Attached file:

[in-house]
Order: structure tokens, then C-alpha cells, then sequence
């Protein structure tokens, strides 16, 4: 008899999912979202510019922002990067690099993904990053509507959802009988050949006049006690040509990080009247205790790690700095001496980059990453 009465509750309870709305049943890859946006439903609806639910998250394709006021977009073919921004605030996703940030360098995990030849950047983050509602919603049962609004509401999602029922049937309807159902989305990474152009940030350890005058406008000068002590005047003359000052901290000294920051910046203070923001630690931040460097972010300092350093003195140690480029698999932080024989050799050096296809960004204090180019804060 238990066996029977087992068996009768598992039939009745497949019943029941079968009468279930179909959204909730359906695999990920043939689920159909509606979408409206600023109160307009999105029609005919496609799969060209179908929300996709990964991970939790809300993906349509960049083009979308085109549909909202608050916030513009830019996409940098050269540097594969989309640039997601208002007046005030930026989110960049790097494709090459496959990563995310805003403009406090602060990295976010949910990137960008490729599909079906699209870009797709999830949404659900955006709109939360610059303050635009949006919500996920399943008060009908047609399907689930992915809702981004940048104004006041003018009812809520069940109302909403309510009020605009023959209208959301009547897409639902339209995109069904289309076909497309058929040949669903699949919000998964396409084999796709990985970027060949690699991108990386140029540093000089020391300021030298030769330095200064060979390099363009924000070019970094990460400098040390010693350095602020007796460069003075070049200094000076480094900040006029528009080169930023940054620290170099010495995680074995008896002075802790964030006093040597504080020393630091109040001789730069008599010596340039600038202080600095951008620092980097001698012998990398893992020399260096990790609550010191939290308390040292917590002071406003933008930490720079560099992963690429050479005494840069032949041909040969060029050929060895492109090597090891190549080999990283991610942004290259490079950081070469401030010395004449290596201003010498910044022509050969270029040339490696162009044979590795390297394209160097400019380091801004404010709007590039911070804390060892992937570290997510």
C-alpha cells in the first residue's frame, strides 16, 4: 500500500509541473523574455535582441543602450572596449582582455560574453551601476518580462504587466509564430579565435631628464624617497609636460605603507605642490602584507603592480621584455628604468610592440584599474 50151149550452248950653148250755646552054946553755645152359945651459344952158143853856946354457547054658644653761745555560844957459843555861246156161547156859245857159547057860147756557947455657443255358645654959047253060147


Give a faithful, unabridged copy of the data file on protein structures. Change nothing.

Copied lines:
[in-house]
Order: structure tokens, then C-alpha cells, then sequence
């Protein structure tokens, strides 16, 4: 008899999912979202510019922002990067690099993904990053509507959802009988050949006049006690040509990080009247205790790690700095001496980059990453 009465509750309870709305049943890859946006439903609806639910998250394709006021977009073919921004605030996703940030360098995990030849950047983050509602919603049962609004509401999602029922049937309807159902989305990474152009940030350890005058406008000068002590005047003359000052901290000294920051910046203070923001630690931040460097972010300092350093003195140690480029698999932080024989050799050096296809960004204090180019804060 238990066996029977087992068996009768598992039939009745497949019943029941079968009468279930179909959204909730359906695999990920043939689920159909509606979408409206600023109160307009999105029609005919496609799969060209179908929300996709990964991970939790809300993906349509960049083009979308085109549909909202608050916030513009830019996409940098050269540097594969989309640039997601208002007046005030930026989110960049790097494709090459496959990563995310805003403009406090602060990295976010949910990137960008490729599909079906699209870009797709999830949404659900955006709109939360610059303050635009949006919500996920399943008060009908047609399907689930992915809702981004940048104004006041003018009812809520069940109302909403309510009020605009023959209208959301009547897409639902339209995109069904289309076909497309058929040949669903699949919000998964396409084999796709990985970027060949690699991108990386140029540093000089020391300021030298030769330095200064060979390099363009924000070019970094990460400098040390010693350095602020007796460069003075070049200094000076480094900040006029528009080169930023940054620290170099010495995680074995008896002075802790964030006093040597504080020393630091109040001789730069008599010596340039600038202080600095951008620092980097001698012998990398893992020399260096990790609550010191939290308390040292917590002071406003933008930490720079560099992963690429050479005494840069032949041909040969060029050929060895492109090597090891190549080999990283991610942004290259490079950081070469401030010395004449290596201003010498910044022509050969270029040339490696162009044979590795390297394209160097400019380091801004404010709007590039911070804390060892992937570290997510």
C-alpha cells in the first residue's frame, strides 16, 4: 500500500509541473523574455535582441543602450572596449582582455560574453551601476518580462504587466509564430579565435631628464624617497609636460605603507605642490602584507603592480621584455628604468610592440584599474 50151149550452248950653148250755646552054946553755645152359945651459344952158143853856946354457547054658644653761745555560844957459843555861246156161547156859245857159547057860147756557947455657443255358645654959047253060147